Many reviewers have commented on the superb image quality of the Nikon D810, even when compared with excellent cameras like the D800E. After taking many images with the D810 I have to say that indeed you get really good photos, even as out-of-camera jpegs. The surprising thing to me was that I could get comparable image quality from earlier and cheaper cameras just by doing a simple adjustment in Lightroom.
Many people describe the photos from the D810 as if a veil has been lifted from the image and the detail you see in the 100 % screen view is crisper and cleaner than ever before. It didn’t take me long to see that the default settings of the D810 include a new “Clarity” adjustment and wondered if this was making the difference.
Naturally, you cannot get 36 megapixels out of 6 megapixels, and modern sensors have a much improved dynamic range; but when applying Clarity to well-exposed, low-ISO photos I was able to get the same crisp and clean look, even from the old jpegs of my lowly Nikon D70.
If you don’t believe me, check the Adobe Lightroom screen captures but remember: this is a subtle effect you can only see at 100 % screen magnification. Take your time as the large image compression in web pages makes it hard to show small details.
Do your own tests later and, please, let me know your results.
9 thoughts on “How to get the image quality of the Nikon D810 in other camera’s photos”
If you want to see comparison shots of the same scene taken with the D810 and the very similar camera D800 (or any other recent model) check out the sample photos from The Imaging Resource. They do a very comprehensive job:
Agree the Clarity slider is a most useful tool and every photo I import to LR starts with a default of +10 on Clarity. I then tweak further as I optimally adjust black and white levels on an image by image basis.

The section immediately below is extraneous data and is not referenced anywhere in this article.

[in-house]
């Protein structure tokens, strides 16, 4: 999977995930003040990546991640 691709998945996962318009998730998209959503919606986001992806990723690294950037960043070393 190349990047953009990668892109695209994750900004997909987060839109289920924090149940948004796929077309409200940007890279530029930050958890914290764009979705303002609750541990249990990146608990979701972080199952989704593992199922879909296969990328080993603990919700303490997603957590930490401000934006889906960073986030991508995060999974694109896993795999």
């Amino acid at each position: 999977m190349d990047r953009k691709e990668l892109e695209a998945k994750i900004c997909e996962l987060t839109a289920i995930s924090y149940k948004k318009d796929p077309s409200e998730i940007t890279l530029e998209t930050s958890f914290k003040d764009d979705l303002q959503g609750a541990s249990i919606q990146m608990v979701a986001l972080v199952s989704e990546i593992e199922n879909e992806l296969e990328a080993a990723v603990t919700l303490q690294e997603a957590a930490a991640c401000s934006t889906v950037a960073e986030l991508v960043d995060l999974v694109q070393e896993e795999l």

I understand that an Unsharp Mask of 50 or so pixels radius used in Photoshop has the same broad effect which is to improve local mid level contrast.
Clarity can be overdone and detail then lost, so its use needs to be sympathetic to the original image. Heavier applications work well when the original image has rather flat lighting like it would appear has been the case with your examples.
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Excellent comment! Clarity is the new name for “Local Contrast Enhancement” and “High Radius Low Amount” applications of Unsharp Masking and should be used with the same caution. The right amount will depend on the image pixel size and, as you indicate, its microcontrast.
I’ve been telling people for years that “megapixels” aren’t your friend so much as image quality is. I’d rather have 10 large megapixels than 20 small megapixels on the same size sensor, because the quality you can squeeze out of those 10 megapixels are usually better and nearly always have far less noise at higher ISOs.
Alas, megapixels always win in the marketing campaign and true, measurable image quality gets neglected except by those of us who know better. Great post.
You are right… this is why the top D3, D4… Nikon Series are designed with a lower pixel count.
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I am probably guilty of overkill with ‘clarity’ in Photoshop. Will now work with a default of ‘+10 and tweak as required’. Thanks for the tip.
Although there is nothing written in stone about processing an image –each image: one adventure– I believe the general guidelines are that subjects with defined borders are better sharpened normally, and subjects with subtle detail benefit from clarity sharpening. This is what @aussiesouthlander points out above. Sometimes a combination of the two can be fine. Based on very interesting comments to this post I am writing a new one about that subject.
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